RC Paraglider Profile Development at RC Para Aviation RC

The development of our RC Paraglider profiles

When we talk about the fascinating world of RC paragliders, we must not forget the impact that the profiles used have on the final performance and the flying experience achieved.
We place great importance on the development of "adapted" profile straks. Adapted in the sense that they are actually developed for the RC paraglider and not simply taken from a manned paraglider!

Here we can count on a very intensive collaboration with Philip Kolb. Philip is known for an almost unmanageable number of successful and winning designs in RC gliding and for about 3 years we have been working continuously on the optimization of paraglider profiles. Depending on the use of the RC model paragliders, this involves both the collapse resistance and the continuous performance optimization of our RC paragliders.


RC Paraglider Development and Simulation

Each of our RC paragliders undergoes a comprehensive flow simulation during the development phase. This is done to ensure optimal flight results in all flight phases and conditions of our sports equipment. To give you an idea of ​​the approaches and the effort we put into them, we have described the development work regarding the flow simulation of RC paragliders below.

Preliminary thoughts that you have to make.....

When developing profiles for RC paragliders, two special features must be taken into account:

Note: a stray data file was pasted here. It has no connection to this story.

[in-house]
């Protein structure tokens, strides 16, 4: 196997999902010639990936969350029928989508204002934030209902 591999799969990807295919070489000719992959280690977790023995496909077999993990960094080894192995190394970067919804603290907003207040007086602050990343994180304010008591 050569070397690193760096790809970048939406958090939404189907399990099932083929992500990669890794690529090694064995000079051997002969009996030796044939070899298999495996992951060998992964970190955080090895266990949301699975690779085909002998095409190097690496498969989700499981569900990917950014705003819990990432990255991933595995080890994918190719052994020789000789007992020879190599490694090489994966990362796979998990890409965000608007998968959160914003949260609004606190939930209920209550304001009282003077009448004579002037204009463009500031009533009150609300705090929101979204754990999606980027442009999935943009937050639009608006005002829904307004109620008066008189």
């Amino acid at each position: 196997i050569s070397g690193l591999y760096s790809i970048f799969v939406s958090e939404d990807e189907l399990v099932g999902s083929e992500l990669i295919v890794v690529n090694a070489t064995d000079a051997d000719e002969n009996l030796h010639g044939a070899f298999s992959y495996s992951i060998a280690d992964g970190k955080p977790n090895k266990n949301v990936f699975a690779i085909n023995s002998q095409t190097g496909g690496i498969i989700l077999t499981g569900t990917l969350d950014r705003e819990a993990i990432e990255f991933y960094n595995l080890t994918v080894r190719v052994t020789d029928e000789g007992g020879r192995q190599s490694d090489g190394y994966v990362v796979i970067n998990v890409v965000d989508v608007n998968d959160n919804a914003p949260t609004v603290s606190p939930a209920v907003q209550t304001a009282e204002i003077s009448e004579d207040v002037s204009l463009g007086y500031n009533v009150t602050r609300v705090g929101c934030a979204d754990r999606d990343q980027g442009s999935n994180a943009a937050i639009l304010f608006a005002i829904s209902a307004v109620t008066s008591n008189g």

• Firstly, the "wing" is not a structurally stable construction
  • Secondly, the wing cannot be operated at negative lift values, otherwise the RC paraglider will collapse

The structure of the RC Paraglider functions exclusively through the generated lift and collapses at negative lift values.
In our RC paragliding models, the internal pressure generated in the cell is crucial for the flight ability of the paraglider, but the shape of the profile is even more important for its performance.

RC paraglider flow simulation

Approaches that make our design so successful

In order to optimize both, it is important to be able to fly the entire range of positive lift coefficients without negative angles of attack.

The profile of an RC paraglider should therefore not have a strongly negative zero lift angle. This is especially important when we are in the accelerated state. That is, the flight state in which the angle of attack of the entire canopy is reduced in order to be able to fly forward as quickly as possible.

The difficulty in developing such profiles is that they are usually less able to provide maximum lift. The generation of the greatest possible lift reserves must therefore be achieved primarily through the design of the upper surface of the wing, i.e. the upper sail.
In addition, with the paraglider model we have the option of activating additional lift reserves through defined “braking”.

RC paraglider development work

The laminar run length on the RC paraglider profile

As mentioned above, an RC paraglider is a structurally unstable structure, which also affects the aerodynamics of the upper sail.
Depending on the strength and quality of the fabric and the type of stitching, up to 25% laminar length can be achieved on the upper sail. This is the area of ​​the wing where the most lift must be generated if you want to save as much drag as possible.

The design of the upper sail is therefore of great importance. We try to accelerate the flow as much as possible and only as abruptly as necessary in order to generate as much lift as possible by maximising the negative pressure.